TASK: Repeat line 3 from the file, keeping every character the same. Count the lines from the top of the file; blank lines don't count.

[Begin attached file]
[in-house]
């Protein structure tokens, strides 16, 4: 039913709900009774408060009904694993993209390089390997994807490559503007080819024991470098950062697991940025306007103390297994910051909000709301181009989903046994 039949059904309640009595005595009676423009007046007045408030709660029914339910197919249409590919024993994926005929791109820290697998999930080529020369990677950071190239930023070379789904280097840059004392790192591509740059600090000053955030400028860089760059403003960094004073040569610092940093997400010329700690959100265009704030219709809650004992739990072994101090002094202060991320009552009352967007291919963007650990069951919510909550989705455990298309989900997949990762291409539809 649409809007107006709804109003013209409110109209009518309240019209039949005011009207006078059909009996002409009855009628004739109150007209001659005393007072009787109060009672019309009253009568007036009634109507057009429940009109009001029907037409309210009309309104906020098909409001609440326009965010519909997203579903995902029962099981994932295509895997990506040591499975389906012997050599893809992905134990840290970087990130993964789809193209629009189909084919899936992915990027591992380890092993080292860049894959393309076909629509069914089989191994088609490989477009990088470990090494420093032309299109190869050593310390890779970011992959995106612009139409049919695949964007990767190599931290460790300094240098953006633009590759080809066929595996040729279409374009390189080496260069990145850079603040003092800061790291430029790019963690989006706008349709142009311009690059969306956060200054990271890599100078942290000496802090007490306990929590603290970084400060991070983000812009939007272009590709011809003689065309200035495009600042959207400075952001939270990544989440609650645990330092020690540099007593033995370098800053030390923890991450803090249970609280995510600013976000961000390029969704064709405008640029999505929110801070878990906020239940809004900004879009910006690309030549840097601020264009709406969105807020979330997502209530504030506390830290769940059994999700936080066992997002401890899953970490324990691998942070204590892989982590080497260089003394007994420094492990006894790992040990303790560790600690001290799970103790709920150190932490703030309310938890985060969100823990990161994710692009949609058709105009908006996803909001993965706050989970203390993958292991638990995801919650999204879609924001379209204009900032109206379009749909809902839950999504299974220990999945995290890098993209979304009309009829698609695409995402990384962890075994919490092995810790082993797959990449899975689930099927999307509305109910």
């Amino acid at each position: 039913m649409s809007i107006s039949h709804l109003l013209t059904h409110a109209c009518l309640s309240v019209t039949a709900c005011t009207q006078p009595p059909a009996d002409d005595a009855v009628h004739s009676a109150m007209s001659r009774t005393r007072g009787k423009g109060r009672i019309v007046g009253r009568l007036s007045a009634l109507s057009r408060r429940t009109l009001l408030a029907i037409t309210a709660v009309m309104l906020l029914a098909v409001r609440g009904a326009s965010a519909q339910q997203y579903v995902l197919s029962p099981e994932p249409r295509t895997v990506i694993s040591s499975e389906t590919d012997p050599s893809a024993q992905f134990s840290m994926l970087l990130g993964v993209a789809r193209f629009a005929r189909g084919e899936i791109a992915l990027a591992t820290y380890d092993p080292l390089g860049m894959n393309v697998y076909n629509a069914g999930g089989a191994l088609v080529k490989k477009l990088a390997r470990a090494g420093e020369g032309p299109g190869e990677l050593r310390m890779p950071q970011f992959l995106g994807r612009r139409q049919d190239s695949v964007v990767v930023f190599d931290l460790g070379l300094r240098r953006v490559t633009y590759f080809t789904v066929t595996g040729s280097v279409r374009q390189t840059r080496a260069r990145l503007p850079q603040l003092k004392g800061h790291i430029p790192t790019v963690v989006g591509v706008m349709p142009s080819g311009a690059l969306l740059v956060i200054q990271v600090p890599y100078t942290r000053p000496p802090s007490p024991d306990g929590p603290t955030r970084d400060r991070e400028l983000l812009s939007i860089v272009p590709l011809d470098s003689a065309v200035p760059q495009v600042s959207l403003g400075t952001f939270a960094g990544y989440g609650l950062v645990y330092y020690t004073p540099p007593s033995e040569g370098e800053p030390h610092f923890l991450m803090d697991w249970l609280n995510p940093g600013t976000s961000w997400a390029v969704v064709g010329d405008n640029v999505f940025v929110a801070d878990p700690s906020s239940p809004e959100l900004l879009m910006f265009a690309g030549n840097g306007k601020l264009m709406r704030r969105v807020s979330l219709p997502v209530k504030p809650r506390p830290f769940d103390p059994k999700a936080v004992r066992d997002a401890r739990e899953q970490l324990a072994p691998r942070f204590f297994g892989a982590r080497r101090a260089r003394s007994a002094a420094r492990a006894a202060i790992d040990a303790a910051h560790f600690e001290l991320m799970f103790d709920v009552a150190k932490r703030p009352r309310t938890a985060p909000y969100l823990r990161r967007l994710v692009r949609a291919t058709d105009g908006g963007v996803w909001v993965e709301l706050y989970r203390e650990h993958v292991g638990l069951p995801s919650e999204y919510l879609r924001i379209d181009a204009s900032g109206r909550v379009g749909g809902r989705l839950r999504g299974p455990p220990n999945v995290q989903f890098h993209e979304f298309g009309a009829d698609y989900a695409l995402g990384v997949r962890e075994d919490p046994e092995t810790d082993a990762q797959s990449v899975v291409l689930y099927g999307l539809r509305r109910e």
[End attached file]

């Amino acid at each position: 039913m649409s809007i107006s039949h709804l109003l013209t059904h409110a109209c009518l309640s309240v019209t039949a709900c005011t009207q006078p009595p059909a009996d002409d005595a009855v009628h004739s009676a109150m007209s001659r009774t005393r007072g009787k423009g109060r009672i019309v007046g009253r009568l007036s007045a009634l109507s057009r408060r429940t009109l009001l408030a029907i037409t309210a709660v009309m309104l906020l029914a098909v409001r609440g009904a326009s965010a519909q339910q997203y579903v995902l197919s029962p099981e994932p249409r295509t895997v990506i694993s040591s499975e389906t590919d012997p050599s893809a024993q992905f134990s840290m994926l970087l990130g993964v993209a789809r193209f629009a005929r189909g084919e899936i791109a992915l990027a591992t820290y380890d092993p080292l390089g860049m894959n393309v697998y076909n629509a069914g999930g089989a191994l088609v080529k490989k477009l990088a390997r470990a090494g420093e020369g032309p299109g190869e990677l050593r310390m890779p950071q970011f992959l995106g994807r612009r139409q049919d190239s695949v964007v990767v930023f190599d931290l460790g070379l300094r240098r953006v490559t633009y590759f080809t789904v066929t595996g040729s280097v279409r374009q390189t840059r080496a260069r990145l503007p850079q603040l003092k004392g800061h790291i430029p790192t790019v963690v989006g591509v706008m349709p142009s080819g311009a690059l969306l740059v956060i200054q990271v600090p890599y100078t942290r000053p000496p802090s007490p024991d306990g929590p603290t955030r970084d400060r991070e400028l983000l812009s939007i860089v272009p590709l011809d470098s003689a065309v200035p760059q495009v600042s959207l403003g400075t952001f939270a960094g990544y989440g609650l950062v645990y330092y020690t004073p540099p007593s033995e040569g370098e800053p030390h610092f923890l991450m803090d697991w249970l609280n995510p940093g600013t976000s961000w997400a390029v969704v064709g010329d405008n640029v999505f940025v929110a801070d878990p700690s906020s239940p809004e959100l900004l879009m910006f265009a690309g030549n840097g306007k601020l264009m709406r704030r969105v807020s979330l219709p997502v209530k504030p809650r506390p830290f769940d103390p059994k999700a936080v004992r066992d997002a401890r739990e899953q970490l324990a072994p691998r942070f204590f297994g892989a982590r080497r101090a260089r003394s007994a002094a420094r492990a006894a202060i790992d040990a303790a910051h560790f600690e001290l991320m799970f103790d709920v009552a150190k932490r703030p009352r309310t938890a985060p909000y969100l823990r990161r967007l994710v692009r949609a291919t058709d105009g908006g963007v996803w909001v993965e709301l706050y989970r203390e650990h993958v292991g638990l069951p995801s919650e999204y919510l879609r924001i379209d181009a204009s900032g109206r909550v379009g749909g809902r989705l839950r999504g299974p455990p220990n999945v995290q989903f890098h993209e979304f298309g009309a009829d698609y989900a695409l995402g990384v997949r962890e075994d919490p046994e092995t810790d082993a990762q797959s990449v899975v291409l689930y099927g999307l539809r509305r109910e």